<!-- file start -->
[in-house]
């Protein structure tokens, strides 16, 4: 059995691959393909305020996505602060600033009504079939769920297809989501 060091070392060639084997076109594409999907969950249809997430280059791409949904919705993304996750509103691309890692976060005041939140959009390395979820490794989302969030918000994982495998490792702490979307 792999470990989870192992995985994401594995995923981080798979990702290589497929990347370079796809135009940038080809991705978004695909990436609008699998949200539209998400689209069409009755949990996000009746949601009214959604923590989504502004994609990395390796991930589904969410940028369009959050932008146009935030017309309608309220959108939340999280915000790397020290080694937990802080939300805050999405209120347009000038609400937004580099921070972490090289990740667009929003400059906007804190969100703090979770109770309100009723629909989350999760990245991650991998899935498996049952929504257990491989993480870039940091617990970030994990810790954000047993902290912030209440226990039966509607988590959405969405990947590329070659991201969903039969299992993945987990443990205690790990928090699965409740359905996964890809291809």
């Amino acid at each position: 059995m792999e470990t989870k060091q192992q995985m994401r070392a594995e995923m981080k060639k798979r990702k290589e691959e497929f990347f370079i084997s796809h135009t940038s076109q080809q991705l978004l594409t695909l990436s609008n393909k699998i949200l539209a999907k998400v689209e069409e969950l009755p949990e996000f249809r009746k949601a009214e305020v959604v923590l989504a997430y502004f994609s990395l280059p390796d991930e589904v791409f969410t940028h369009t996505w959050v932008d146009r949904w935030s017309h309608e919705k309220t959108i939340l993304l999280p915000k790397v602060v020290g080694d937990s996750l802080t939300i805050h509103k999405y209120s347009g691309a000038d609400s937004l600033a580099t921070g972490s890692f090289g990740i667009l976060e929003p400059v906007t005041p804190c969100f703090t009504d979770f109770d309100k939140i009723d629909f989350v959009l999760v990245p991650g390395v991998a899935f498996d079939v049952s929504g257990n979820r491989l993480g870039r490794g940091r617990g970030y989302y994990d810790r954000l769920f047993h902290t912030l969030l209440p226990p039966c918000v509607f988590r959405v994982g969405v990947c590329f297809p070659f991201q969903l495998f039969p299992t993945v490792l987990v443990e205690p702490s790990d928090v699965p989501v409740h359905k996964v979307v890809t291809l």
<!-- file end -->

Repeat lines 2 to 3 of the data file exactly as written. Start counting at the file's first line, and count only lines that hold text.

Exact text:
């Protein structure tokens, strides 16, 4: 059995691959393909305020996505602060600033009504079939769920297809989501 060091070392060639084997076109594409999907969950249809997430280059791409949904919705993304996750509103691309890692976060005041939140959009390395979820490794989302969030918000994982495998490792702490979307 792999470990989870192992995985994401594995995923981080798979990702290589497929990347370079796809135009940038080809991705978004695909990436609008699998949200539209998400689209069409009755949990996000009746949601009214959604923590989504502004994609990395390796991930589904969410940028369009959050932008146009935030017309309608309220959108939340999280915000790397020290080694937990802080939300805050999405209120347009000038609400937004580099921070972490090289990740667009929003400059906007804190969100703090979770109770309100009723629909989350999760990245991650991998899935498996049952929504257990491989993480870039940091617990970030994990810790954000047993902290912030209440226990039966509607988590959405969405990947590329070659991201969903039969299992993945987990443990205690790990928090699965409740359905996964890809291809």
């Amino acid at each position: 059995m792999e470990t989870k060091q192992q995985m994401r070392a594995e995923m981080k060639k798979r990702k290589e691959e497929f990347f370079i084997s796809h135009t940038s076109q080809q991705l978004l594409t695909l990436s609008n393909k699998i949200l539209a999907k998400v689209e069409e969950l009755p949990e996000f249809r009746k949601a009214e305020v959604v923590l989504a997430y502004f994609s990395l280059p390796d991930e589904v791409f969410t940028h369009t996505w959050v932008d146009r949904w935030s017309h309608e919705k309220t959108i939340l993304l999280p915000k790397v602060v020290g080694d937990s996750l802080t939300i805050h509103k999405y209120s347009g691309a000038d609400s937004l600033a580099t921070g972490s890692f090289g990740i667009l976060e929003p400059v906007t005041p804190c969100f703090t009504d979770f109770d309100k939140i009723d629909f989350v959009l999760v990245p991650g390395v991998a899935f498996d079939v049952s929504g257990n979820r491989l993480g870039r490794g940091r617990g970030y989302y994990d810790r954000l769920f047993h902290t912030l969030l209440p226990p039966c918000v509607f988590r959405v994982g969405v990947c590329f297809p070659f991201q969903l495998f039969p299992t993945v490792l987990v443990e205690p702490s790990d928090v699965p989501v409740h359905k996964v979307v890809t291809l």